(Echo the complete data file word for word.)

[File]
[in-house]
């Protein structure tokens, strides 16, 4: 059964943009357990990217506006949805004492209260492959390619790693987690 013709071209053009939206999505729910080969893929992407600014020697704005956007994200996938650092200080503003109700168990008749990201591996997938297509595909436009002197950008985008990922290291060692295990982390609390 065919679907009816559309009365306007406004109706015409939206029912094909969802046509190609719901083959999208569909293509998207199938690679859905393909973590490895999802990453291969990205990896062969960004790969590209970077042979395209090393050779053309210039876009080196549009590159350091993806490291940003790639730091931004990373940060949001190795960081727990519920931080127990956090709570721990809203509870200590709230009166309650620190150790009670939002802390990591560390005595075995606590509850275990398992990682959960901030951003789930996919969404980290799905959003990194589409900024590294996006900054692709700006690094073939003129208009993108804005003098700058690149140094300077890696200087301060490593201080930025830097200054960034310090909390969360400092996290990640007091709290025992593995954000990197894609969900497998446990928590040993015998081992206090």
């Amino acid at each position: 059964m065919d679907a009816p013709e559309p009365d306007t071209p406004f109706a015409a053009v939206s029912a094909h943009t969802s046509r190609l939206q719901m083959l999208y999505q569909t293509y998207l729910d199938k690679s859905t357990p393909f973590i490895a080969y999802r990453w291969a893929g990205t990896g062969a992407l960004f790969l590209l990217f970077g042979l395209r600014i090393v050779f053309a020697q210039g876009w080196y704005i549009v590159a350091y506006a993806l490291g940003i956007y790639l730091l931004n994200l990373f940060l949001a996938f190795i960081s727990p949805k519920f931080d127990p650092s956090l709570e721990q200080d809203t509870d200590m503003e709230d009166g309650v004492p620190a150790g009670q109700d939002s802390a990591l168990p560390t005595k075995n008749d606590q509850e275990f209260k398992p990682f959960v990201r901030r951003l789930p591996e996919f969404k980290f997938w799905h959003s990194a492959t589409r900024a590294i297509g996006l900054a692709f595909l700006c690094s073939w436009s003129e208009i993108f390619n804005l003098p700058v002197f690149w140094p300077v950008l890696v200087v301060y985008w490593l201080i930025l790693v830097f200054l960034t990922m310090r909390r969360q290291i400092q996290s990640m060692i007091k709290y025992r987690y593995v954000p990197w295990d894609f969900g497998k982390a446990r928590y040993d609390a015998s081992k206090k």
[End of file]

[in-house]
């Protein structure tokens, strides 16, 4: 059964943009357990990217506006949805004492209260492959390619790693987690 013709071209053009939206999505729910080969893929992407600014020697704005956007994200996938650092200080503003109700168990008749990201591996997938297509595909436009002197950008985008990922290291060692295990982390609390 065919679907009816559309009365306007406004109706015409939206029912094909969802046509190609719901083959999208569909293509998207199938690679859905393909973590490895999802990453291969990205990896062969960004790969590209970077042979395209090393050779053309210039876009080196549009590159350091993806490291940003790639730091931004990373940060949001190795960081727990519920931080127990956090709570721990809203509870200590709230009166309650620190150790009670939002802390990591560390005595075995606590509850275990398992990682959960901030951003789930996919969404980290799905959003990194589409900024590294996006900054692709700006690094073939003129208009993108804005003098700058690149140094300077890696200087301060490593201080930025830097200054960034310090909390969360400092996290990640007091709290025992593995954000990197894609969900497998446990928590040993015998081992206090």
């Amino acid at each position: 059964m065919d679907a009816p013709e559309p009365d306007t071209p406004f109706a015409a053009v939206s029912a094909h943009t969802s046509r190609l939206q719901m083959l999208y999505q569909t293509y998207l729910d199938k690679s859905t357990p393909f973590i490895a080969y999802r990453w291969a893929g990205t990896g062969a992407l960004f790969l590209l990217f970077g042979l395209r600014i090393v050779f053309a020697q210039g876009w080196y704005i549009v590159a350091y506006a993806l490291g940003i956007y790639l730091l931004n994200l990373f940060l949001a996938f190795i960081s727990p949805k519920f931080d127990p650092s956090l709570e721990q200080d809203t509870d200590m503003e709230d009166g309650v004492p620190a150790g009670q109700d939002s802390a990591l168990p560390t005595k075995n008749d606590q509850e275990f209260k398992p990682f959960v990201r901030r951003l789930p591996e996919f969404k980290f997938w799905h959003s990194a492959t589409r900024a590294i297509g996006l900054a692709f595909l700006c690094s073939w436009s003129e208009i993108f390619n804005l003098p700058v002197f690149w140094p300077v950008l890696v200087v301060y985008w490593l201080i930025l790693v830097f200054l960034t990922m310090r909390r969360q290291i400092q996290s990640m060692i007091k709290y025992r987690y593995v954000p990197w295990d894609f969900g497998k982390a446990r928590y040993d609390a015998s081992k206090k």